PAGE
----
Being a teacher you sometimes question your effectiveness, the direction of the curriculum, summative assessments, a whole host of things. In fact there are always job-related difficulties and doubts, that are shared by others in the profession. So I wondered, why do we do it? Why do we dedicate ourselves to helping students develop academically, emotionally and behaviourally? Why do we spend hours outside the classroom preparing for lessons, correcting papers and engaging in non-classroom related activities?
And, after years of research, I think I have an answer. I see myself as a ‘teacher’ and this is what teachers do. In other words, being a ‘teacher’ is an identity that I have accepted for myself and the norms and values of being a ‘teacher’ dictate the choices and actions I make.
I know this exists in other areas and arenas too. Athletes, firefighters, school students, club members all have a set of norms and values they adhere to that reflect the identity they’ve created and their selected social grouping.
So this made me think, could this idea of identity be used in other areas of my life? My research has led to the following discoveries.
An identity can bypass the need to motivate yourself
Ask an athlete to wake at 6am, train hard in the gym and then go to work – no problem. Ask a firefighter to enter a burning building – no problem. Ask a racer driver to fly around a track at speeds in excess of 250 km/hr – no problem. Most importantly, none of these groups of people need motivators to do these things. Their identity allows them to by-pass the need for motivation.
So if I create a new identity then this ‘new person’ can succeed in whichever field I want, right!?
Short answer, yes. But it’s not that straightforward.
Current research (by Daphna Oyserman and her team) on identity indicates that we select different types of identities, and the behaviours that go along with them, during different situations. In other words, we wear these identities like hats, and are able to exchange them as required. Putting on one of our many “identity hats” results in us selecting a range of behaviours that we consider appropriate for the identity we’ve chosen, in that place and at that time.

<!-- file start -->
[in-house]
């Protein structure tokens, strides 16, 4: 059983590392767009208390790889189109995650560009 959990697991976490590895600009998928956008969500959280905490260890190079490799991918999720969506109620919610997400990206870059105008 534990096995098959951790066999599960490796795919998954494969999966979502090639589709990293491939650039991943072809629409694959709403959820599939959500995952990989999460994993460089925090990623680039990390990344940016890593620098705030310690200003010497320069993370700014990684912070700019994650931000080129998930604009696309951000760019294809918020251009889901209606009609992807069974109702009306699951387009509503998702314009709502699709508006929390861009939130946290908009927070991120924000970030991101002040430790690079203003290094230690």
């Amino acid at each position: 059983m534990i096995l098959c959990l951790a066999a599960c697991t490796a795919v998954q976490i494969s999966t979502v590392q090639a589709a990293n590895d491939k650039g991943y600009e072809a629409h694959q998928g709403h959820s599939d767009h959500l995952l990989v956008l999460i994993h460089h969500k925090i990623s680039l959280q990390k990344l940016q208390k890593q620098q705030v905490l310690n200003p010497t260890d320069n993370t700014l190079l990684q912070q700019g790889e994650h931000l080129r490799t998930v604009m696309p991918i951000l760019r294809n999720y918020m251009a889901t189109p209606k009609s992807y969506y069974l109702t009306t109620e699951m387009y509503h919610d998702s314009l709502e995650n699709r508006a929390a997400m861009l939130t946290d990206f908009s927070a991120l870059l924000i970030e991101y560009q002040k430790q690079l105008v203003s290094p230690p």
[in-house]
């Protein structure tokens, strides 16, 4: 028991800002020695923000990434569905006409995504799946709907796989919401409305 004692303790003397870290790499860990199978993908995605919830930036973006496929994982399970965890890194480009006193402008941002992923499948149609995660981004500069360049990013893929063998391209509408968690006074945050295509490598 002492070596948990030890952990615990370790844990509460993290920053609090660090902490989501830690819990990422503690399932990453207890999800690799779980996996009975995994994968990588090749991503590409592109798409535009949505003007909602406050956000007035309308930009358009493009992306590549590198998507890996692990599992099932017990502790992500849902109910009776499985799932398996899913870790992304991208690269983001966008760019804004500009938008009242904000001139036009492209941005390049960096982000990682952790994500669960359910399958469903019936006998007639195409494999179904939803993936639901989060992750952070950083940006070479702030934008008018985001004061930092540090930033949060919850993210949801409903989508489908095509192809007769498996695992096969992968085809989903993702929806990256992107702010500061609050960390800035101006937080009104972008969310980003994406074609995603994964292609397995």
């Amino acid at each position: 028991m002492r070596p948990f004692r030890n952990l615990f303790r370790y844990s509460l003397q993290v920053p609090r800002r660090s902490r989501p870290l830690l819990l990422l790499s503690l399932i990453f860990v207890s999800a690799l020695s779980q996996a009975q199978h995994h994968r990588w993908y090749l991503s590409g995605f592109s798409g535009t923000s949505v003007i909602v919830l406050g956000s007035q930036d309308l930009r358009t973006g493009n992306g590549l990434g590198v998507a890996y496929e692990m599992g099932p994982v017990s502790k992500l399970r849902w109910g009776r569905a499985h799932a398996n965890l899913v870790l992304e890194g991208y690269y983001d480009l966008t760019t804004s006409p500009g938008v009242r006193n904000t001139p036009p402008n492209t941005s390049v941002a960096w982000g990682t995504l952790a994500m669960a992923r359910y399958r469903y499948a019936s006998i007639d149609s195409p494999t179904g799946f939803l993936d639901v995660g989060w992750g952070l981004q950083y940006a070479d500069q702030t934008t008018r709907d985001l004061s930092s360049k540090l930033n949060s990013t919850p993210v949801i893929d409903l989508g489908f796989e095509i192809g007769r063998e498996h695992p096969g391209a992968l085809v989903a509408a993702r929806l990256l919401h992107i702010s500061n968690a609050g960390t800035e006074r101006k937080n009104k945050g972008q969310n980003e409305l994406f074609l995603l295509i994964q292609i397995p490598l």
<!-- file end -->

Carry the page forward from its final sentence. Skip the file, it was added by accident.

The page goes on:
So, a new identity isn’t going to replace who you are or be the solution for any of your problems. Creating this identity will simply lead to a slight change in how you view yourself within particular contexts. Think aggressive professional fighter coming home after training or from a fight and being a loving doting father.
Reacting to challenge and obstacles
Interestingly wearing a particular identity hat also effects your attitudes and how you react to difficulties and obstacles. If you’re wearing a hat that views challenge and difficulty as a chance for growth then it’s likely you’ll push through the challenge. If your hat tells you the challenge isn’t worth the effort then you’re going to need some motivation to complete the task and overcome the challenge. In short, your identity hat allows you to place a value on the challenge and react according to those values.
Where do these identities come from?